Wednesday, March 12, 2014

March Break Special - Vacation properties




This time of year, people who inhabit the freezing North flock in large numbers to the sunny Southern climate for a well-deserved vacation.  For example, approximately 86 million people travelled to Florida in 2012.  Just imagine the multiplication of these numbers when you add the Caribbean, California and Arizona; not to mention South Texas, Central America, South America and other sun locations, the numbers are quite staggering.

Within North America there is a huge demographic group of Baby Boomers numbering approximately 76 million people.  This group’s age range is between late 40s and late 60s.  This group, starting now and through the coming two decades will be hitting retirement age.  As time passes and with increasing age this group will begin to dread winter even more than they do now.  This will lead to greater migration to southern destinations.  The “snowbirds” trend will continue and expand over the coming two decades.

There are approximately 45 million people over 65 years of age in North America.  In the next twenty years, as the Baby Boomers age, the number of over 65 persons will increase by approximately 31 million, an increase of 169%.  Add to this, the developing trend in year 30 marriage break ups, currently trending over 50%, there should be very high demand for properties and specifically, properties in sun locations.

Often people will ask about investing in vacation rentals.  The idea is very appealing, have a great place, near the ocean, to use when you want and rent it the rest of the year to cover the costs.  This trend will increase and become far more main stream and popular in the coming years as aging occurs. Increased demand is a huge driving force in increased property values in sun locations.

There are some very important considerations when looking at vacation rentals. 
1 - VACANCY
The first and biggest one is vacancy.  With a vacation rental, you can expect between 20 and 30 weeks a year of occupancy.  This presents an interesting option, since as an owner, you can occupy the property the remaining weeks each year.  It is important to note, the majority of your vacancy in sun locations will likely fall in May through November, whereas your property is likely to experience 90% plus occupancy in the remaining months. This can be different in places with different attractions like theme parks, ski hills or golf courses.

2 – OPERATING EXPENSES
With a vacation property, approximately 60% of your income goes to operating expenses.  These expenses include things like all the utilities, pool costs, cable, internet, VOIP phone, housekeeping, etc.  This is a fully operational house so the majority of expenses at your current home you will incur at your vacation property.

3 – FULLY FURNISHED
It is important to remember that you are not only providing a rental property, but also all the beds, linens, cooking utensils, toasters, televisions, etc.  These items can have a short lifespan, so budgeting for replacement is essential.  Not only do you have to buy the furnishings, but you also have to maintain and replace these items as they age.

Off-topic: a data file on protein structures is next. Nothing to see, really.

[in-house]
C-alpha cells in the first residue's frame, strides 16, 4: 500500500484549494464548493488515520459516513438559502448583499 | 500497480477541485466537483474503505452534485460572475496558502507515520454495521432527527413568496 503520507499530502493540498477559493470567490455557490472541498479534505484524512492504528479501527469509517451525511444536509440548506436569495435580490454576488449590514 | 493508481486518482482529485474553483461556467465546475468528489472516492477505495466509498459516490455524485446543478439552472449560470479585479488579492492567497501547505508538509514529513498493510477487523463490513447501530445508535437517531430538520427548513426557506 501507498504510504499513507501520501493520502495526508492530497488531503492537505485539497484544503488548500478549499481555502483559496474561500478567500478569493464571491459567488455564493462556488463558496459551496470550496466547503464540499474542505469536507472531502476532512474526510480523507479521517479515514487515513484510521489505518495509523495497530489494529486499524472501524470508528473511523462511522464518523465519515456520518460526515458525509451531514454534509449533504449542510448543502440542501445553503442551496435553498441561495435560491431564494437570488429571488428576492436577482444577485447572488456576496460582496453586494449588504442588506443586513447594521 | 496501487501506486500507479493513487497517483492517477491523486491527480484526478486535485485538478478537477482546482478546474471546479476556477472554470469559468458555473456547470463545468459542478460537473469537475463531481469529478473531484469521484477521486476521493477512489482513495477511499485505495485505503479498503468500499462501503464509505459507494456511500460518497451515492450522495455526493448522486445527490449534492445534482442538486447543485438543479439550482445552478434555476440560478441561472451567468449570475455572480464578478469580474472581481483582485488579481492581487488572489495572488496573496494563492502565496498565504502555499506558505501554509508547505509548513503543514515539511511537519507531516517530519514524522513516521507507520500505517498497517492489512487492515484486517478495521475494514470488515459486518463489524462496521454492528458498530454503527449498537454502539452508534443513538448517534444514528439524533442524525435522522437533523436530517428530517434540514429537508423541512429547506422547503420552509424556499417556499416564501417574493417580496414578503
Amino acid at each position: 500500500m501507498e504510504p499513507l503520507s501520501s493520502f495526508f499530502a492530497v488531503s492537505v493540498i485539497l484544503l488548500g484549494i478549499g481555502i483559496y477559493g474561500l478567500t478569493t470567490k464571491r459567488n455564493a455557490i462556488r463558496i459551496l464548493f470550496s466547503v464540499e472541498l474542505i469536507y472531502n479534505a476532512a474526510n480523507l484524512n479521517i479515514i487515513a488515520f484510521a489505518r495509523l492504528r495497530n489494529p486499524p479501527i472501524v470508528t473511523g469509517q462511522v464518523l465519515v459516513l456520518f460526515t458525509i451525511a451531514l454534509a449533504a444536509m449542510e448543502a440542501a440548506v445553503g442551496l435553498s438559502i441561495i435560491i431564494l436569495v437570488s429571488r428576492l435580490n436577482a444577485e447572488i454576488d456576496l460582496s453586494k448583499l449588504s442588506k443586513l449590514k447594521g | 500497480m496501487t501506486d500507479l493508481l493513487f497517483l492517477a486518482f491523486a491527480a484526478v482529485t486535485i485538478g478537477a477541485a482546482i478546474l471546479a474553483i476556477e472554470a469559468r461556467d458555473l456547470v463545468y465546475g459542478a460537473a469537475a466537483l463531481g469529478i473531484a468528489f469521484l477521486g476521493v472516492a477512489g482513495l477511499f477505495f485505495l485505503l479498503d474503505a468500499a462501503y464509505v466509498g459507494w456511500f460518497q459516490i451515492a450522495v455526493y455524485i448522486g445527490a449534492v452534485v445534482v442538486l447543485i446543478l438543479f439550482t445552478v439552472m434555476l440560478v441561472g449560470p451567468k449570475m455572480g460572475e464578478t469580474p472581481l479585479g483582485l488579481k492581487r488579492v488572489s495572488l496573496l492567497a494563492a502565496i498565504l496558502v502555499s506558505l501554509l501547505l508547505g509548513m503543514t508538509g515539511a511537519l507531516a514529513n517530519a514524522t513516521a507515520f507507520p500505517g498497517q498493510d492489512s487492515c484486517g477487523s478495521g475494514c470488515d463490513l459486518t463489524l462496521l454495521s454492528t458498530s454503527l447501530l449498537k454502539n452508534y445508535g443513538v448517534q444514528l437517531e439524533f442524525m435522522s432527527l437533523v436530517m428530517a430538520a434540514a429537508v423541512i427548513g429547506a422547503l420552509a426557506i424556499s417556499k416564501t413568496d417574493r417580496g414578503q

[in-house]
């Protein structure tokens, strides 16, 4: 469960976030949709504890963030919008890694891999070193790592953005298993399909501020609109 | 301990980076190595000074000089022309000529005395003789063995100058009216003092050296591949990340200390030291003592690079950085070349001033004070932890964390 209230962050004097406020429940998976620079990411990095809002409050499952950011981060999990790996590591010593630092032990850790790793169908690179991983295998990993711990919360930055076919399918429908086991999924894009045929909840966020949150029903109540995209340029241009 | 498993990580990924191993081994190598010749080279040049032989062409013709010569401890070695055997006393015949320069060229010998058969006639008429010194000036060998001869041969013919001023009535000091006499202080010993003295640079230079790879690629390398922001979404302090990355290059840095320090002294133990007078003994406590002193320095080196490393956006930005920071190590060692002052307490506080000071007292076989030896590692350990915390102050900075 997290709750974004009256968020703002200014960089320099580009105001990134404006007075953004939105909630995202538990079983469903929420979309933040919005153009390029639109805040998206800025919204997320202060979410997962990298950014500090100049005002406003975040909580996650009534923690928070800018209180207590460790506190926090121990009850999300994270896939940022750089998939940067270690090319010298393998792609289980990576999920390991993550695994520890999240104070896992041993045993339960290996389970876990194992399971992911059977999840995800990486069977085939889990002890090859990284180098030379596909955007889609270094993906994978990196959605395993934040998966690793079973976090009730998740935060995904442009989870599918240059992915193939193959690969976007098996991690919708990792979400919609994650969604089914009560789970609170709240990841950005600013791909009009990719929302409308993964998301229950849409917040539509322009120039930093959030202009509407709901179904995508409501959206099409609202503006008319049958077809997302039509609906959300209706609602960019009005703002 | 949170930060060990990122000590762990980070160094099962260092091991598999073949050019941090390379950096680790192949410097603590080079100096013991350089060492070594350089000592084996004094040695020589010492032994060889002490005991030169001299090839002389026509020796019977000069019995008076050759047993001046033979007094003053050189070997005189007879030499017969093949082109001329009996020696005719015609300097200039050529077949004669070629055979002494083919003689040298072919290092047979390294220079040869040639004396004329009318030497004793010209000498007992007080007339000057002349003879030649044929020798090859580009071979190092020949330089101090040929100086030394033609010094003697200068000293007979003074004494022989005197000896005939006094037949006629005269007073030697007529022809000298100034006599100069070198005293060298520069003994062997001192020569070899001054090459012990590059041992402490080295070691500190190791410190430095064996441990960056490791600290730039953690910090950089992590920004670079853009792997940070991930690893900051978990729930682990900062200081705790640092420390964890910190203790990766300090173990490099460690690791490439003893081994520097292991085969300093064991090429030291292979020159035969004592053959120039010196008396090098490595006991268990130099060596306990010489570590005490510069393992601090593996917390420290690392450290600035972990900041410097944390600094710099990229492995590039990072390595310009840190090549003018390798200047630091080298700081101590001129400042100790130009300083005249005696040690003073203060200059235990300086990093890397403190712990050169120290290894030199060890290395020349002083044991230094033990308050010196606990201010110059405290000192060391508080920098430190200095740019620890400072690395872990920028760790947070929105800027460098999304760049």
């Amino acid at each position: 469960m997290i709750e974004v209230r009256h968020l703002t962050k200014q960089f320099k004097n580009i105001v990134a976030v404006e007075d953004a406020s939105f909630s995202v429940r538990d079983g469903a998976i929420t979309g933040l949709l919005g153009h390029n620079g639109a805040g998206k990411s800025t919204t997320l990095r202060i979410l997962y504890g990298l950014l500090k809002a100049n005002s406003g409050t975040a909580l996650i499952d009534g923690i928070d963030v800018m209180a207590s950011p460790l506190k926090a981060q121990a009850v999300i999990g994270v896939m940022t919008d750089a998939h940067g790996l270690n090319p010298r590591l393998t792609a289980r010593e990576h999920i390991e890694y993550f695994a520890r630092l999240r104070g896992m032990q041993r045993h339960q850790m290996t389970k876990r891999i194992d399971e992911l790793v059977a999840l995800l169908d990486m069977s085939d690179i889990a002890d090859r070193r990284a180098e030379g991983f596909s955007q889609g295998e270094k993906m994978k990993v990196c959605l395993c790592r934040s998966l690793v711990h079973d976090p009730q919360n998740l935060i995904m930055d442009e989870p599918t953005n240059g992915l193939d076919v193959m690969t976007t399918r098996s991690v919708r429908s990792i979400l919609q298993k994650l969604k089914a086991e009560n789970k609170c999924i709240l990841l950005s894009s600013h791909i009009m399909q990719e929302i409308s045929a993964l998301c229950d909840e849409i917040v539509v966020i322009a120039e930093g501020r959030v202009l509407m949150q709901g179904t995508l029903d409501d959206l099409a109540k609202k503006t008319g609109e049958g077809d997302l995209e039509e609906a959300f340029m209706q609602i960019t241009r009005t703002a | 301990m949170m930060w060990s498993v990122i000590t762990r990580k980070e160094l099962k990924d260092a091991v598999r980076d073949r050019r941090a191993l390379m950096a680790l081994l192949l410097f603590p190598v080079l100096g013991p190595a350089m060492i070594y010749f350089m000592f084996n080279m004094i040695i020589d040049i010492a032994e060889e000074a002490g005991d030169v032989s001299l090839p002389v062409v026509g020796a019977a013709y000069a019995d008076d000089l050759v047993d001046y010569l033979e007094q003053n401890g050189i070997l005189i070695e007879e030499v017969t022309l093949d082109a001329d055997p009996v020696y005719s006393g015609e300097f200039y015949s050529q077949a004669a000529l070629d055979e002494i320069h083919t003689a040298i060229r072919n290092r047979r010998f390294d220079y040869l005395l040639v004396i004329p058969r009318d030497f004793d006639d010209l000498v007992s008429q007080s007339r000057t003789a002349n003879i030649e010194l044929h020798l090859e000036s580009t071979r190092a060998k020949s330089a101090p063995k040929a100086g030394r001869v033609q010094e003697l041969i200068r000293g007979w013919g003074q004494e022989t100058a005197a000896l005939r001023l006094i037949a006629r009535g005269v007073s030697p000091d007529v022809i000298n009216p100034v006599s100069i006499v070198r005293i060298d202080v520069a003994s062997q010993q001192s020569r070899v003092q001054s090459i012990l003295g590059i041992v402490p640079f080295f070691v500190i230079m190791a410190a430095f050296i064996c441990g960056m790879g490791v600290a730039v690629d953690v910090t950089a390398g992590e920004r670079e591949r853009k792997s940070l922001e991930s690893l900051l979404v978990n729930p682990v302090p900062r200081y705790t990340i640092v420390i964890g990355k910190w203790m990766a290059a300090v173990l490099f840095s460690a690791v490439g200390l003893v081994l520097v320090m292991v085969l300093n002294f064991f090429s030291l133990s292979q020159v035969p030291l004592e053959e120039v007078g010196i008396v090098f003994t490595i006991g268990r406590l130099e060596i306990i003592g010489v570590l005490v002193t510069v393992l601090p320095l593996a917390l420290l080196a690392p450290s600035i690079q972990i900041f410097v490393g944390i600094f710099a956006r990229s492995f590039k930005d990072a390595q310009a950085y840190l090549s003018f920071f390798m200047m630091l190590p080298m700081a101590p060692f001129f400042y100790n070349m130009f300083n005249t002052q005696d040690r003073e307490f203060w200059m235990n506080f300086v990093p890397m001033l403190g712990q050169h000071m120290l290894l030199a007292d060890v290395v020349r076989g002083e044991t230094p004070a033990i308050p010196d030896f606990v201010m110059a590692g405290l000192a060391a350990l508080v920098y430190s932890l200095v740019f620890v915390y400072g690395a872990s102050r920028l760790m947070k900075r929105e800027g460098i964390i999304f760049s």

4 – FOREIGN TAX LAWS
When you earn income in another country you will have to pay taxes on this income.  Foreign taxes can be confusing and you should consult an expert, as you are dealing with NAFTA, trade agreements, etc.  There can also be issues with immigration status if you stay for longer terms.  It is also important to consult insurance and health care professionals to ensure you are properly setup for a long term absence.

5 – EMERGENCIES
With a vacation rental there are many potential emergencies on a weekly basis.  In a standard rental there will be a few emergencies annually; whereas with a vacation rental can have a few emergencies every week.  When people are on vacation, emergencies become magnified and need to be solved immediately.  Property management is essential.

6 – SELF MARKETING
Speaking to management companies, they seem to be able to consistently achieve 20 to 25 weeks a year of occupancy.  To push that number higher, successful owners will need to start a program of self-promotion of their property.  A property specific web site with photos and videos are effective, as well as additional advertising on furnished rental sites can also help.  Networking with friends and family can add that extra 5 to 10 weeks a year, which can conceivably push your property over the top from loss to profitability.

7 – LOCATION
Like all real estate, vacation rentals are location driven.  Without major theme parks, beaches, golf courses, ski hills, etc what reason would someone have to visit your vacation home.  Prices for rentals can fluctuate wildly depending on proximity to the beach (walking distance versus ten minute drive).  Most clients will be renting cars, so parking is essential. 

8 - AMENITIES
Without basements, many times garages can be converted to extra rooms to house pool tables, foozeball or massive televisions.  These are all important items to make your property attractive and stand out from the competition.  If all the houses have a standard package and you can add a pool table to the package, it could be the option that sways potential renters.

9 – PERSONAL USAGE
One thing to remember with a vacation rental is target renters are likely to want your property at the same time as you would want to visit.  This can be a problem, as your beach front Florida property is only available for your usage in July through October, but you want to escape the cold winter, during a time of full occupancy.  It is important to clearly define your goals, are they income or usage?


Another idea is to purchase investment properties in your home area and use the income to renting a vacation homes.

No comments:

Post a Comment